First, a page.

A New Force Field for Molecular Mechanical Simulation of Nucleic Acids and Proteins

Scott J. Weiner, Peter A. Kollman, U. Chandra Singh, David A. Case, Caterina Ghio, Giuliano Alagona, Salvatore Profeta, Paul Weiner

Research output: Contribution to journalArticlepeer-review

4757 Scopus citations


We present the development of a force field for simulation of nucleic acids and proteins. Our approach began by obtaining equilibrium bond lengths and angles from microwave, neutron diffraction, and prior molecular mechanical calculations, torsional constants from microwave, NMR, and molecular mechanical studies, nonbonded parameters from crystal packing calculations, and atomic charges from the fit of a partial charge model to electrostatic potentials calculated by ab initio quantum mechanical theory. The parameters were then refined with molecular mechanical studies on the structures and energies of model compounds. For nucleic acids, we focused on methyl ethyl ether, tetrahydrofuran, deoxyadenosine, dimethyl phosphate, 9-methylguanine-1-methylcytosine hydrogen-bonded complex, 9-methyladenine-1-methylthymine hydrogen-bonded complex, and 1,3-dimethyluracil base-stacked dimer. Bond, angle, torsional, nonbonded, and hydrogen-bond parameters were varied to optimize the agreement between calculated and experimental values for sugar pucker energies and structures, vibrational frequencies of dimethyl phosphate and tetrahydrofuran, and energies for base pairing and base stacking. For proteins, we focused on ϕ,ѱ maps of glycyl and alanyl dipeptides, hydrogen-bonding interactions involving the various protein polar groups, and energy refinement calculations on insulin. Unlike the models for hydrogen bonding involving nitrogen and oxygen electron donors, an adequate description of sulfur hydrogen bonding required explicit inclusion of lone pairs.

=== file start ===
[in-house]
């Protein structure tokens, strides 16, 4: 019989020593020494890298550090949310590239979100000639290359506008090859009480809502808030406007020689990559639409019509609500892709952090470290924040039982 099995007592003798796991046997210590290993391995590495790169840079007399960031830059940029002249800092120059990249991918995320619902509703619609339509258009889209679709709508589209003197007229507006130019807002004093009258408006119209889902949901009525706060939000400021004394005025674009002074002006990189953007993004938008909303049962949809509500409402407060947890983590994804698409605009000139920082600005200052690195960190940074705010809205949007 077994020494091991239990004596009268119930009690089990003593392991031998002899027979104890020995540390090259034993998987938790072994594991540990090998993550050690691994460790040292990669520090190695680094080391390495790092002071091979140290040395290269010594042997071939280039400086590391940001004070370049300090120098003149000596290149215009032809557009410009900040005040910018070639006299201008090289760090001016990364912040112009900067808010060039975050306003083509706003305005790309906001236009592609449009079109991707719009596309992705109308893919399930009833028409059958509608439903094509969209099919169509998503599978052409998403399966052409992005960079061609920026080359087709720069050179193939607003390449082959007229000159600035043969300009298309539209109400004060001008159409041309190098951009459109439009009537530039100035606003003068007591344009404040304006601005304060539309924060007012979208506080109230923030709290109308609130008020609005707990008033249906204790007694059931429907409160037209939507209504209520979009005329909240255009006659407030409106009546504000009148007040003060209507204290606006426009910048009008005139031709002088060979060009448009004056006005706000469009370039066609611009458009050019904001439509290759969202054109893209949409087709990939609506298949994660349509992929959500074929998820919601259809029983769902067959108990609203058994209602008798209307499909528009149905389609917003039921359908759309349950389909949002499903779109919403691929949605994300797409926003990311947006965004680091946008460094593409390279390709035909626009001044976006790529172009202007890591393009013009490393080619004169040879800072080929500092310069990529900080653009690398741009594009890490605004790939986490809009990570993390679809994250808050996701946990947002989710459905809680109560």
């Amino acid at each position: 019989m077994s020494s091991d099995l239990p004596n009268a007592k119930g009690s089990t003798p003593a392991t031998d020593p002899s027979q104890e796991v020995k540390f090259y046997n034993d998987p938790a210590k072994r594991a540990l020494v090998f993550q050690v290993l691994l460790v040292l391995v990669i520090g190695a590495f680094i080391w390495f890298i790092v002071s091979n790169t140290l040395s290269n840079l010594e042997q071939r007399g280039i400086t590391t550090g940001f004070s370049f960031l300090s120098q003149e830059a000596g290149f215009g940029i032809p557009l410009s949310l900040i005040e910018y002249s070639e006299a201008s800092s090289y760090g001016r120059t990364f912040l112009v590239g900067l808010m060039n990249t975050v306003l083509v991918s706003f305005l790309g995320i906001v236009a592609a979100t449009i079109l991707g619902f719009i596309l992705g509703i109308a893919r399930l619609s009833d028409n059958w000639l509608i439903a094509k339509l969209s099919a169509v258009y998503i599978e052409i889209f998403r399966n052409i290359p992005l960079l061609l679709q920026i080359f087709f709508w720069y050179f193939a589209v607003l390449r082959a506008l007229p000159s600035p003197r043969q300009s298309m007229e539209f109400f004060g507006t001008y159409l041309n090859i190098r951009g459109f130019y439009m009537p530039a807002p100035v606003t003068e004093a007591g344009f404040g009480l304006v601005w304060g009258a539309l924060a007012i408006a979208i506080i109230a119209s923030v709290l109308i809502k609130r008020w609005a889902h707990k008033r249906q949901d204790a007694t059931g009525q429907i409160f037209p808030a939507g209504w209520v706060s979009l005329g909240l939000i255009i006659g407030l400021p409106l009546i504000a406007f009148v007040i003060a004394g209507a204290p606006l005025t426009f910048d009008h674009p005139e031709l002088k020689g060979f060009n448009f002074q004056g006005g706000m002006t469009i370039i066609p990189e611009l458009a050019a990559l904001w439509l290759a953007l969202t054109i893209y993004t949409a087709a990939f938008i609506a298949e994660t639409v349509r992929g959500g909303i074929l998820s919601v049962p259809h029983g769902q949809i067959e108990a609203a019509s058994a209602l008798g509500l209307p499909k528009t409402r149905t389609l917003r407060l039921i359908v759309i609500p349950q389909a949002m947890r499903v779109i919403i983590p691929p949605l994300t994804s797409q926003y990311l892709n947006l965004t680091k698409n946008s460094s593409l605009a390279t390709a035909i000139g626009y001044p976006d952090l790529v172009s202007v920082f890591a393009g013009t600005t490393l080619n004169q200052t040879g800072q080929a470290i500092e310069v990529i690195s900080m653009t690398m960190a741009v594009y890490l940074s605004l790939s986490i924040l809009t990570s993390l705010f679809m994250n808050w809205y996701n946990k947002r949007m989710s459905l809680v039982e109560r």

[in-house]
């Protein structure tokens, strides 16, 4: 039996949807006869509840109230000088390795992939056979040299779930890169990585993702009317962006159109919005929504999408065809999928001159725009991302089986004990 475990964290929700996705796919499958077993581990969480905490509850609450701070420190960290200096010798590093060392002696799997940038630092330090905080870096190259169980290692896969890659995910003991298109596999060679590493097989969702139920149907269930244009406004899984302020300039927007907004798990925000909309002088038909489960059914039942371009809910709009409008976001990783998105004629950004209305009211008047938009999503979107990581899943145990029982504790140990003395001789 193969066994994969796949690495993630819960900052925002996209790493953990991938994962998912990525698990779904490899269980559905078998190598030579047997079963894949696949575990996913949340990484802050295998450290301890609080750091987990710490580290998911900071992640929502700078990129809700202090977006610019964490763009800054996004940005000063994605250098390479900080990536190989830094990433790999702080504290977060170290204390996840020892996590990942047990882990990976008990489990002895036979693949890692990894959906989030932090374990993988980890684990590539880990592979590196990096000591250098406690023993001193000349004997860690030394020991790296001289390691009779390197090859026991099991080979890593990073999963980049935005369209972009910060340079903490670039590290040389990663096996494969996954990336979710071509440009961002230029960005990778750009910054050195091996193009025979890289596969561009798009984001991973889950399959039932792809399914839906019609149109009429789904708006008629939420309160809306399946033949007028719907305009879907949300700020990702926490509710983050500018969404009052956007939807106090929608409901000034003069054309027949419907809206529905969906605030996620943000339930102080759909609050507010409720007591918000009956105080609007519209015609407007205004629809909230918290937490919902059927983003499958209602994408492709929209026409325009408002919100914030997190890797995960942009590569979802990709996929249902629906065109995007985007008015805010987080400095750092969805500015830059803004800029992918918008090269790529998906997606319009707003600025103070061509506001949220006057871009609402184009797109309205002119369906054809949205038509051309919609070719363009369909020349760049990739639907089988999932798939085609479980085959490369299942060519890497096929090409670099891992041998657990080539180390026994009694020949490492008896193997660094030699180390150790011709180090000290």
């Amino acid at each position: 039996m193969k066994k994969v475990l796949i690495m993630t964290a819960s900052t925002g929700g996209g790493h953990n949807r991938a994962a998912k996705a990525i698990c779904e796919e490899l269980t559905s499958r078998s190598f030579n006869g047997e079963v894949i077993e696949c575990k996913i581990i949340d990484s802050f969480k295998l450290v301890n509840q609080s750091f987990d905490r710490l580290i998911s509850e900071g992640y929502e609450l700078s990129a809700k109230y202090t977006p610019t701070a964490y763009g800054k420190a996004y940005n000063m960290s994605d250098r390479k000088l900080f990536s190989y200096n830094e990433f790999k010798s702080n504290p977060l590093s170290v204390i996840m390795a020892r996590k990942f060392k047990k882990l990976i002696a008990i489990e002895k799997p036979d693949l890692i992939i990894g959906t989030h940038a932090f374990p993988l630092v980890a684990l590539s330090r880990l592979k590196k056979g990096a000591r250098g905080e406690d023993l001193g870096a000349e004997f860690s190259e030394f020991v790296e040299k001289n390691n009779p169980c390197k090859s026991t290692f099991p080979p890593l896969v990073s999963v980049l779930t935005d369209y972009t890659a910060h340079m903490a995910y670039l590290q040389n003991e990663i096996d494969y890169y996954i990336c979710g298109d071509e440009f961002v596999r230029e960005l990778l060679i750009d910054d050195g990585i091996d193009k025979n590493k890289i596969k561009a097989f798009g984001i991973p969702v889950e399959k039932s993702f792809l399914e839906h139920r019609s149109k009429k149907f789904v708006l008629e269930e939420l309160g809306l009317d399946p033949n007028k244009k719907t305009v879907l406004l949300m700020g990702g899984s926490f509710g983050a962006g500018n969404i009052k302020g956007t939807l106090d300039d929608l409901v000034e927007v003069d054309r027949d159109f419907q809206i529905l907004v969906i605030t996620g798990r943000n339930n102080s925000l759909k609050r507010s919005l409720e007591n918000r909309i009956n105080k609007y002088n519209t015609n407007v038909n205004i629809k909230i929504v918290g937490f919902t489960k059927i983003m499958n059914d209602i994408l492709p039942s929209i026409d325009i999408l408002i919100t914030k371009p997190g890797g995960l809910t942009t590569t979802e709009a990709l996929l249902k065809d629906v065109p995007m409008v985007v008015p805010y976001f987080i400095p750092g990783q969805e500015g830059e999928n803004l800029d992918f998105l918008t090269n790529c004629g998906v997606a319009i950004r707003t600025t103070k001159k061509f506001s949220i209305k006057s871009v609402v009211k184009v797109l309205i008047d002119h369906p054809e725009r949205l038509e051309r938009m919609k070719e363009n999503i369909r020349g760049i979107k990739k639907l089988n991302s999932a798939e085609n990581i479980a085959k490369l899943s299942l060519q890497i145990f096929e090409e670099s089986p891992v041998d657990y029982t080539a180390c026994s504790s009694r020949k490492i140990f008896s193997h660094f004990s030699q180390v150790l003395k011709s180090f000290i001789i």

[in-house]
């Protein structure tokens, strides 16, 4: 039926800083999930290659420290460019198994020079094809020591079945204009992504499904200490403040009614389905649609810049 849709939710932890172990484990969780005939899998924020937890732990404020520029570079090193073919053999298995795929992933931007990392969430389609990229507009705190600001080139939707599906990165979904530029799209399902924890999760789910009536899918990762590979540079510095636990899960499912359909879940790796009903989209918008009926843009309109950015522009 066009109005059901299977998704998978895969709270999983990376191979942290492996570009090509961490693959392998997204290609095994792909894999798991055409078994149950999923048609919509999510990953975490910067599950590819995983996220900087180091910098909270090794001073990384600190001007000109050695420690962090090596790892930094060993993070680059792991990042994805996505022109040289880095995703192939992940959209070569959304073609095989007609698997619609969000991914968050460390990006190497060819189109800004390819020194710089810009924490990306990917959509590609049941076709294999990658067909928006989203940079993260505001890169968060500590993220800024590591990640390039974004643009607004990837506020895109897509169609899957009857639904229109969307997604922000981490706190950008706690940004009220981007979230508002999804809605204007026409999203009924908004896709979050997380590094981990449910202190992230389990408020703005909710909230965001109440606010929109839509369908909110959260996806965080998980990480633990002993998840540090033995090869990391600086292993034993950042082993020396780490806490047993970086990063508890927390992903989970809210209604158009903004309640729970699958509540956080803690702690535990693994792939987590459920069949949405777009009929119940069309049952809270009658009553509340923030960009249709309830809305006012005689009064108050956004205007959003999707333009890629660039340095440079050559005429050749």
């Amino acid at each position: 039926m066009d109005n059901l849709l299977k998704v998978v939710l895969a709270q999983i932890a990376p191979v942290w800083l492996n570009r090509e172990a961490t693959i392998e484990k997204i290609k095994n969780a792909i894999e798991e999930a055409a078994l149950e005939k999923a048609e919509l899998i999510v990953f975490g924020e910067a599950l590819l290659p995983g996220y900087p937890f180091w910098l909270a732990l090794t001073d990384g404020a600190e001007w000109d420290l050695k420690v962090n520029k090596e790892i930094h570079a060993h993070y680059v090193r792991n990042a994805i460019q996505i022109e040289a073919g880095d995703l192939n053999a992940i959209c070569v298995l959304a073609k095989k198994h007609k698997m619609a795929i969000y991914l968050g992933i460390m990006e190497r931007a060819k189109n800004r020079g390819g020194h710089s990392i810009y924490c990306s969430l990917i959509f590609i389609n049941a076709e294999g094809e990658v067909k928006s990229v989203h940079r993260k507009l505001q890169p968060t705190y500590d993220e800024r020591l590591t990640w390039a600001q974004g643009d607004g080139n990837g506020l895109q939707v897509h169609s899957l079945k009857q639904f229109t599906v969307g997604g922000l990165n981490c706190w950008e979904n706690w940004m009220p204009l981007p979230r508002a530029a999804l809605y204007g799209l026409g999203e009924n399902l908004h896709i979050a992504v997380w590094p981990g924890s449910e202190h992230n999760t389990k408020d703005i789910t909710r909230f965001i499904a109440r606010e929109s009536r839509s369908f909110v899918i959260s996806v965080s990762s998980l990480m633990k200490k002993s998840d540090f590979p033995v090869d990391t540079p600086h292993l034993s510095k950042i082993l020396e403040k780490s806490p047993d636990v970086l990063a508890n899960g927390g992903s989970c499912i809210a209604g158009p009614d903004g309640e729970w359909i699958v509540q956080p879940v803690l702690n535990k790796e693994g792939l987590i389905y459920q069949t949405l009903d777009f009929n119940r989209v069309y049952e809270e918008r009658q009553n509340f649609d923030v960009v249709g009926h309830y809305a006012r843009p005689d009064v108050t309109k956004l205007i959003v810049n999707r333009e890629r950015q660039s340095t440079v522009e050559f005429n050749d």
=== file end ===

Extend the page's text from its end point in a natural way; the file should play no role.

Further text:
Original languageEnglish (US)
Pages (from-to)765-784
Number of pages20
JournalJournal of the American Chemical Society
Issue number3
StatePublished - Feb 1 1984
Externally publishedYes

All Science Journal Classification (ASJC) codes

  • Catalysis
  • Chemistry(all)
  • Biochemistry
  • Colloid and Surface Chemistry


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